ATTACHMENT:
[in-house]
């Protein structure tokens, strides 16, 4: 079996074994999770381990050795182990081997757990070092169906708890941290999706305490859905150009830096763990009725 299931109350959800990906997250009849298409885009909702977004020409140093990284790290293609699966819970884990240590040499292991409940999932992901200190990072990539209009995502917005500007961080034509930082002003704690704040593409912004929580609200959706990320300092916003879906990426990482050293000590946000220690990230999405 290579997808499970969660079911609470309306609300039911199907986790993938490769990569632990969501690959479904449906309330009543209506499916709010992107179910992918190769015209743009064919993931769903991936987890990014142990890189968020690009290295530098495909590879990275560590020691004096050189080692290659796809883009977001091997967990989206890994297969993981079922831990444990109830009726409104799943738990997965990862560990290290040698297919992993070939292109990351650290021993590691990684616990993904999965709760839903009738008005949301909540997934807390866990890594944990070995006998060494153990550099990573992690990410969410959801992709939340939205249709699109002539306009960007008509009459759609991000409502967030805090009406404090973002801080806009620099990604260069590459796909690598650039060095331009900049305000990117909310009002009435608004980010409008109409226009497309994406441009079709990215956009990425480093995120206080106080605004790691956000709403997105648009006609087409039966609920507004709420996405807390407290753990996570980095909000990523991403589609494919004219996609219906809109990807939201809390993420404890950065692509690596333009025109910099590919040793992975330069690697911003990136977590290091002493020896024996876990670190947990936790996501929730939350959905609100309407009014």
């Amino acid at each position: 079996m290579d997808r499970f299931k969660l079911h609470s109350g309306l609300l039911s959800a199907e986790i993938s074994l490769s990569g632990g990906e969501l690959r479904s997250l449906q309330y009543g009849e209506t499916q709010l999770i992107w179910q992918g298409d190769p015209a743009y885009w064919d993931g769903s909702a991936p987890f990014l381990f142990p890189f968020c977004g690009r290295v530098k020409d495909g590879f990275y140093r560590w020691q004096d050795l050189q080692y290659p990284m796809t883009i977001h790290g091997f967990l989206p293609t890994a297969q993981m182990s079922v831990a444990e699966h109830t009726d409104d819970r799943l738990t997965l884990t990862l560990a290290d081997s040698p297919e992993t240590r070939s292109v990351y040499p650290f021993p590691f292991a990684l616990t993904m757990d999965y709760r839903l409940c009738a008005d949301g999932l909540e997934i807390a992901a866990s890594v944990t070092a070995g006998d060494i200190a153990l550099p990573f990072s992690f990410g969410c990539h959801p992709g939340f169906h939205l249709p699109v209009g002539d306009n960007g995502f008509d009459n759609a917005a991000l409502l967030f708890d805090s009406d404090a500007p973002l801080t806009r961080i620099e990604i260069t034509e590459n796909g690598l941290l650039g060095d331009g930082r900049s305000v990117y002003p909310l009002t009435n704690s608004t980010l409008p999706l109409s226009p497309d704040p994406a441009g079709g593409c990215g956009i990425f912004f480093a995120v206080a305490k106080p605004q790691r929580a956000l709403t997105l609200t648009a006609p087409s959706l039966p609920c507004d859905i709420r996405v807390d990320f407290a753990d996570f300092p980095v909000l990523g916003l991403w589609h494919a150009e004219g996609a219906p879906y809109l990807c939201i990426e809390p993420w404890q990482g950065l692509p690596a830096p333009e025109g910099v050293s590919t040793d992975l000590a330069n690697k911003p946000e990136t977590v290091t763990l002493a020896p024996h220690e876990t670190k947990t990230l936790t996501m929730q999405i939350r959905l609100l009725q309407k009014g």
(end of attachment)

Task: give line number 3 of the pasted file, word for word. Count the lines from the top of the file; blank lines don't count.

């Amino acid at each position: 079996m290579d997808r499970f299931k969660l079911h609470s109350g309306l609300l039911s959800a199907e986790i993938s074994l490769s990569g632990g990906e969501l690959r479904s997250l449906q309330y009543g009849e209506t499916q709010l999770i992107w179910q992918g298409d190769p015209a743009y885009w064919d993931g769903s909702a991936p987890f990014l381990f142990p890189f968020c977004g690009r290295v530098k020409d495909g590879f990275y140093r560590w020691q004096d050795l050189q080692y290659p990284m796809t883009i977001h790290g091997f967990l989206p293609t890994a297969q993981m182990s079922v831990a444990e699966h109830t009726d409104d819970r799943l738990t997965l884990t990862l560990a290290d081997s040698p297919e992993t240590r070939s292109v990351y040499p650290f021993p590691f292991a990684l616990t993904m757990d999965y709760r839903l409940c009738a008005d949301g999932l909540e997934i807390a992901a866990s890594v944990t070092a070995g006998d060494i200190a153990l550099p990573f990072s992690f990410g969410c990539h959801p992709g939340f169906h939205l249709p699109v209009g002539d306009n960007g995502f008509d009459n759609a917005a991000l409502l967030f708890d805090s009406d404090a500007p973002l801080t806009r961080i620099e990604i260069t034509e590459n796909g690598l941290l650039g060095d331009g930082r900049s305000v990117y002003p909310l009002t009435n704690s608004t980010l409008p999706l109409s226009p497309d704040p994406a441009g079709g593409c990215g956009i990425f912004f480093a995120v206080a305490k106080p605004q790691r929580a956000l709403t997105l609200t648009a006609p087409s959706l039966p609920c507004d859905i709420r996405v807390d990320f407290a753990d996570f300092p980095v909000l990523g916003l991403w589609h494919a150009e004219g996609a219906p879906y809109l990807c939201i990426e809390p993420w404890q990482g950065l692509p690596a830096p333009e025109g910099v050293s590919t040793d992975l000590a330069n690697k911003p946000e990136t977590v290091t763990l002493a020896p024996h220690e876990t670190k947990t990230l936790t996501m929730q999405i939350r959905l609100l009725q309407k009014g």